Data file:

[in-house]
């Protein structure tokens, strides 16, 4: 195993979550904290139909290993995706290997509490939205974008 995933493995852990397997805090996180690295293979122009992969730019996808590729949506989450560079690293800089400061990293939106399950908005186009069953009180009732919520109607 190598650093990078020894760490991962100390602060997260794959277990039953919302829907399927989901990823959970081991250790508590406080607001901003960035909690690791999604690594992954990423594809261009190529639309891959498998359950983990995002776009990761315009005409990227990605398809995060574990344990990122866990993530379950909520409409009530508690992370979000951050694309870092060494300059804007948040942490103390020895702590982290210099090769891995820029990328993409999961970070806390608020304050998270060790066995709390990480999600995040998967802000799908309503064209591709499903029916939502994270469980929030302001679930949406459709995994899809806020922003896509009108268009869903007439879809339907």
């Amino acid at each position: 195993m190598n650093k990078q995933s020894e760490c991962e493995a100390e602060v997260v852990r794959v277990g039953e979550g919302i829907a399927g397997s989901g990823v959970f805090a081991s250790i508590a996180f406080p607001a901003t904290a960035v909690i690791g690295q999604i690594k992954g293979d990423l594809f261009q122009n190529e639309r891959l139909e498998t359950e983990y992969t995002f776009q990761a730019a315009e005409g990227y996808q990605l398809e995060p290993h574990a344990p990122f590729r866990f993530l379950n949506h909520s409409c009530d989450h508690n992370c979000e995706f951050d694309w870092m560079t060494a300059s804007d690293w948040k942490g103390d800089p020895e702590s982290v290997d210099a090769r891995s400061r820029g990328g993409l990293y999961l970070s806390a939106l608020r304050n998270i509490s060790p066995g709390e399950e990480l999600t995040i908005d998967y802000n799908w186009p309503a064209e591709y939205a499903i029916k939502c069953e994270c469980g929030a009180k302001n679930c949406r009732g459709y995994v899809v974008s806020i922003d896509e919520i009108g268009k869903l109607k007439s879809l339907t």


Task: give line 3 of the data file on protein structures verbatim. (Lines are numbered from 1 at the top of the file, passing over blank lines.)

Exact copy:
């Amino acid at each position: 195993m190598n650093k990078q995933s020894e760490c991962e493995a100390e602060v997260v852990r794959v277990g039953e979550g919302i829907a399927g397997s989901g990823v959970f805090a081991s250790i508590a996180f406080p607001a901003t904290a960035v909690i690791g690295q999604i690594k992954g293979d990423l594809f261009q122009n190529e639309r891959l139909e498998t359950e983990y992969t995002f776009q990761a730019a315009e005409g990227y996808q990605l398809e995060p290993h574990a344990p990122f590729r866990f993530l379950n949506h909520s409409c009530d989450h508690n992370c979000e995706f951050d694309w870092m560079t060494a300059s804007d690293w948040k942490g103390d800089p020895e702590s982290v290997d210099a090769r891995s400061r820029g990328g993409l990293y999961l970070s806390a939106l608020r304050n998270i509490s060790p066995g709390e399950e990480l999600t995040i908005d998967y802000n799908w186009p309503a064209e591709y939205a499903i029916k939502c069953e994270c469980g929030a009180k302001n679930c949406r009732g459709y995994v899809v974008s806020i922003d896509e919520i009108g268009k869903l109607k007439s879809l339907t």